Afghanistan’s Unrelenting War On Women
There is absolutely a war on women being waged right now. In Afghanistan.
In this file photo, Zarghona, who is in prison because she left her first husband who abused her and forced her into prostitution, holds her seven-month-old son Balal and looks out through their cell window, at the Kabul Women’s Prison in Afghanistan. (Suzanne Plunkett – Associated Press)
According to a Human Rights Watch report released Wednesday, women in Afghanistan are being arrested for “moral crimes,” including such treasons as running away from abusive husbands and fleeing child marriages. Some women were even kidnapped, accused of having sex with their kidnappers, and consequently thrown in jail.
Human Rights Watch reports that, while accurate statistics are not publicly available, there were approximately 400 women and girls imprisoned in Afghanistan for “moral crimes.” That turns out to be about half of all adult women and all the teenage girls currently locked up in the country.
Little has been done to right this wrong. In 2009, Afghan president Hamid Karzai passed the Law on the Elimination of Violence Against Women, banning forced and underage marriages, domestic violence, rape, and other abuses against women. Yet, as Human Rights Watch reports, many of the police officers in the country either ignore this law or ignore testimony from the abused women because they are considered immoral and liars.
Add to this these women can rarely go back to their families when they are released from their long jail terms. They are accused of shaming their families for their actions.
Some brave non-governmental organizations have set up shelters for these women in the country, but they are few and far between and considered anything but safe. One woman was even arrested in a shelter for fleeing her abusive husband.
While, since the end of the Taliban rule, women’s rights have expanded in Afghanistan, the progress is far from enough. Education is more accessible, yet half of all girls still don’t attend school. Human Rights Watch also reports that an Afghan woman or girl dies of pregnancy-related causes every two hours, often because girls are forced to marry young and have children before their bodies are ready.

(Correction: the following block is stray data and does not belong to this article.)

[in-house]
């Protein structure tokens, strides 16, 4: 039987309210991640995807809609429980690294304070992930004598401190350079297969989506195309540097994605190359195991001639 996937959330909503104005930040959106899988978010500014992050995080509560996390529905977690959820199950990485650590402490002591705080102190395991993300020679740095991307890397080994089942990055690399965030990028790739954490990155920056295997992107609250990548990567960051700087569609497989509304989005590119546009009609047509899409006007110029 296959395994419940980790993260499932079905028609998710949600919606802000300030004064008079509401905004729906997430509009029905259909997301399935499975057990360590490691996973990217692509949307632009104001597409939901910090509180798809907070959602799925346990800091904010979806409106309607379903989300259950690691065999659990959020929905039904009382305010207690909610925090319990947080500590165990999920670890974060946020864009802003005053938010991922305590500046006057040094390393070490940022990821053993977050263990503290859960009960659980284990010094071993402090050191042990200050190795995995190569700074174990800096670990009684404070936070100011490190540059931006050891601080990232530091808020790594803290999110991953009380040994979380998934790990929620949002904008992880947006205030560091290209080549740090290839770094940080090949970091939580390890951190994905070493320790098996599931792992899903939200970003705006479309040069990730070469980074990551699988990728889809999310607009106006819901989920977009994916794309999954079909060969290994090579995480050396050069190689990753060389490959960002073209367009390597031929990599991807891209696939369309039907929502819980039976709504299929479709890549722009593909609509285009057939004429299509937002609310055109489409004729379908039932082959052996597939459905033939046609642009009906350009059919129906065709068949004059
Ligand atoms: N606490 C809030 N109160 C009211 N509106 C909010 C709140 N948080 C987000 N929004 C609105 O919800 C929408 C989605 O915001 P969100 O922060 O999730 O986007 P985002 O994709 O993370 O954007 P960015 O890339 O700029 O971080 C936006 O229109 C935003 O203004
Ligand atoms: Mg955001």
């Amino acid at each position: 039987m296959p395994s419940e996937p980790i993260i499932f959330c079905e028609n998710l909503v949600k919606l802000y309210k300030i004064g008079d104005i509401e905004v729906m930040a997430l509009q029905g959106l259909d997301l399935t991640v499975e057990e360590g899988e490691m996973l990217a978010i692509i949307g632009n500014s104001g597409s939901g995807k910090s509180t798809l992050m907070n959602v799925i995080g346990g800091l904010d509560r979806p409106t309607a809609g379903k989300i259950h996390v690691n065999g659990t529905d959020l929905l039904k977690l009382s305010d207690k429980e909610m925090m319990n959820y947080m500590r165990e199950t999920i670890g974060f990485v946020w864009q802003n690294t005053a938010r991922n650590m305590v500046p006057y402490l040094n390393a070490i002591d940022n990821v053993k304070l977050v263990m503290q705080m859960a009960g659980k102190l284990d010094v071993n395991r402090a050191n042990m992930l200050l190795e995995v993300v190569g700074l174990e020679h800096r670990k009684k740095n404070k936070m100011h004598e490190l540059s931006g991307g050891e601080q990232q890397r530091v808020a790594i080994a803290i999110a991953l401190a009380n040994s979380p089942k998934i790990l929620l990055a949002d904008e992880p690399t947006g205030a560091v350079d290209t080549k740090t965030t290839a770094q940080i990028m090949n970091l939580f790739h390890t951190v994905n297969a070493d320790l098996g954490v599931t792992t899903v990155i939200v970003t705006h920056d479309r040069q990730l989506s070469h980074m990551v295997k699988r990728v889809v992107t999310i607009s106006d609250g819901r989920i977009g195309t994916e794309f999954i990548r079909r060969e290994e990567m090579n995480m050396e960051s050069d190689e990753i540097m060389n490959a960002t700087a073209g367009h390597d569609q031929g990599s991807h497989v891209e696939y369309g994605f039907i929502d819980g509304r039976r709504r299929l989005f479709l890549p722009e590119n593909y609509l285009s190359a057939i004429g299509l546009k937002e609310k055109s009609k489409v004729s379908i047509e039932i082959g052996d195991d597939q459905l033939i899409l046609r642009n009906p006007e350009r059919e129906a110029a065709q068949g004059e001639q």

There are heroic programs right now helping Afghan women participate in democracy, launch their own businesses, rebuild their lives after surviving war, and even help govern their country. The National Democratic Institute, the Women’s Democracy Network of the International Republican Institute, the George W. Bush Institute, and Women for Women International are just a few of the organizations working to advance women’s human rights in Afghanistan.
Still, until we can assure these women’s safety, until they can walk down a street without fear of being kidnapped, until they can report abuse to local authorities with the knowledge that, not only will they not be thrown in jail but their claims will be taken seriously and honestly investigated, the future for Afghan women, their children and their country is bleak.
As Secretary of State Hillary Clinton said at the 1995 U.N. Women’s Conference in Beijing, “… human rights are women’s rights and women’s rights are human rights.” Women are the lifeblood of all nations and as long as Afghanistan fails to recognize the equal rights and humanity of its women, it is destined to fail as a nation. Afghanistan must wake up.
Michelle D. Bernard is the president and CEO of the Bernard Center for Women, Politics & Public Policy. Follow her on Twitter @michellebernard.